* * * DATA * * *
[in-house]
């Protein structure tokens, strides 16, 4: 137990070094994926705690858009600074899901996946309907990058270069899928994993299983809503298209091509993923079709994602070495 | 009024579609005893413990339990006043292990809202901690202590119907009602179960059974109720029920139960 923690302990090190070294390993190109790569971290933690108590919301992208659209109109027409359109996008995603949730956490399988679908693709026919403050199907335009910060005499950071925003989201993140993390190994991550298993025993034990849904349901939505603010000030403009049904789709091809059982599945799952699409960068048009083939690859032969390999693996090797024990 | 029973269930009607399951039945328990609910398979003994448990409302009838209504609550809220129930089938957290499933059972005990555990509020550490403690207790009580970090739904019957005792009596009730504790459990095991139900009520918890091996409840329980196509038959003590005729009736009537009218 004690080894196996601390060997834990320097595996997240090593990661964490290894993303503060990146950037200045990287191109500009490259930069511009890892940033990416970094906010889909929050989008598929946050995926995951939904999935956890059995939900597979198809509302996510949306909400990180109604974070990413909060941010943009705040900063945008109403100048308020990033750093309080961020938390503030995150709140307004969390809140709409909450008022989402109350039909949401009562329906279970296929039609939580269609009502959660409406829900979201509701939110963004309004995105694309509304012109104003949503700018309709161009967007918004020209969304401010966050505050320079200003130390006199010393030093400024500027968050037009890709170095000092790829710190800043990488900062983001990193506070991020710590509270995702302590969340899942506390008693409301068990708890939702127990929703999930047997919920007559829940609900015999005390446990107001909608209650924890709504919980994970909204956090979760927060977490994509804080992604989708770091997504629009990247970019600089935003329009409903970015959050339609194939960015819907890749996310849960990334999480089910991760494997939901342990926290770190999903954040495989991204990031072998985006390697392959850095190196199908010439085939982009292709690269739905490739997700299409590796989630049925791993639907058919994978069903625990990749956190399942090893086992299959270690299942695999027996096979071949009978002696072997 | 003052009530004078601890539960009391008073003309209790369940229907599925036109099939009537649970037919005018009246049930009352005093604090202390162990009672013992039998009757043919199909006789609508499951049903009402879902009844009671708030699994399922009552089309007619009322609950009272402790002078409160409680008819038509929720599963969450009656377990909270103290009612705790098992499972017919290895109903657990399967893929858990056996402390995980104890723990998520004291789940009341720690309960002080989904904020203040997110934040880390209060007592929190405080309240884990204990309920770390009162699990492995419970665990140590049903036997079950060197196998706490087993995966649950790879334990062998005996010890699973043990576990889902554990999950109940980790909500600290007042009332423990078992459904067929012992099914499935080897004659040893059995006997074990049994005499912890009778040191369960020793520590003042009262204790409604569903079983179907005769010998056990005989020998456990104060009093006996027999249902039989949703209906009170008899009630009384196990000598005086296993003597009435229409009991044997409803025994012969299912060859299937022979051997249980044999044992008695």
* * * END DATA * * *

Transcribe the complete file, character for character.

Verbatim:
[in-house]
């Protein structure tokens, strides 16, 4: 137990070094994926705690858009600074899901996946309907990058270069899928994993299983809503298209091509993923079709994602070495 | 009024579609005893413990339990006043292990809202901690202590119907009602179960059974109720029920139960 923690302990090190070294390993190109790569971290933690108590919301992208659209109109027409359109996008995603949730956490399988679908693709026919403050199907335009910060005499950071925003989201993140993390190994991550298993025993034990849904349901939505603010000030403009049904789709091809059982599945799952699409960068048009083939690859032969390999693996090797024990 | 029973269930009607399951039945328990609910398979003994448990409302009838209504609550809220129930089938957290499933059972005990555990509020550490403690207790009580970090739904019957005792009596009730504790459990095991139900009520918890091996409840329980196509038959003590005729009736009537009218 004690080894196996601390060997834990320097595996997240090593990661964490290894993303503060990146950037200045990287191109500009490259930069511009890892940033990416970094906010889909929050989008598929946050995926995951939904999935956890059995939900597979198809509302996510949306909400990180109604974070990413909060941010943009705040900063945008109403100048308020990033750093309080961020938390503030995150709140307004969390809140709409909450008022989402109350039909949401009562329906279970296929039609939580269609009502959660409406829900979201509701939110963004309004995105694309509304012109104003949503700018309709161009967007918004020209969304401010966050505050320079200003130390006199010393030093400024500027968050037009890709170095000092790829710190800043990488900062983001990193506070991020710590509270995702302590969340899942506390008693409301068990708890939702127990929703999930047997919920007559829940609900015999005390446990107001909608209650924890709504919980994970909204956090979760927060977490994509804080992604989708770091997504629009990247970019600089935003329009409903970015959050339609194939960015819907890749996310849960990334999480089910991760494997939901342990926290770190999903954040495989991204990031072998985006390697392959850095190196199908010439085939982009292709690269739905490739997700299409590796989630049925791993639907058919994978069903625990990749956190399942090893086992299959270690299942695999027996096979071949009978002696072997 | 003052009530004078601890539960009391008073003309209790369940229907599925036109099939009537649970037919005018009246049930009352005093604090202390162990009672013992039998009757043919199909006789609508499951049903009402879902009844009671708030699994399922009552089309007619009322609950009272402790002078409160409680008819038509929720599963969450009656377990909270103290009612705790098992499972017919290895109903657990399967893929858990056996402390995980104890723990998520004291789940009341720690309960002080989904904020203040997110934040880390209060007592929190405080309240884990204990309920770390009162699990492995419970665990140590049903036997079950060197196998706490087993995966649950790879334990062998005996010890699973043990576990889902554990999950109940980790909500600290007042009332423990078992459904067929012992099914499935080897004659040893059995006997074990049994005499912890009778040191369960020793520590003042009262204790409604569903079983179907005769010998056990005989020998456990104060009093006996027999249902039989949703209906009170008899009630009384196990000598005086296993003597009435229409009991044997409803025994012969299912060859299937022979051997249980044999044992008695």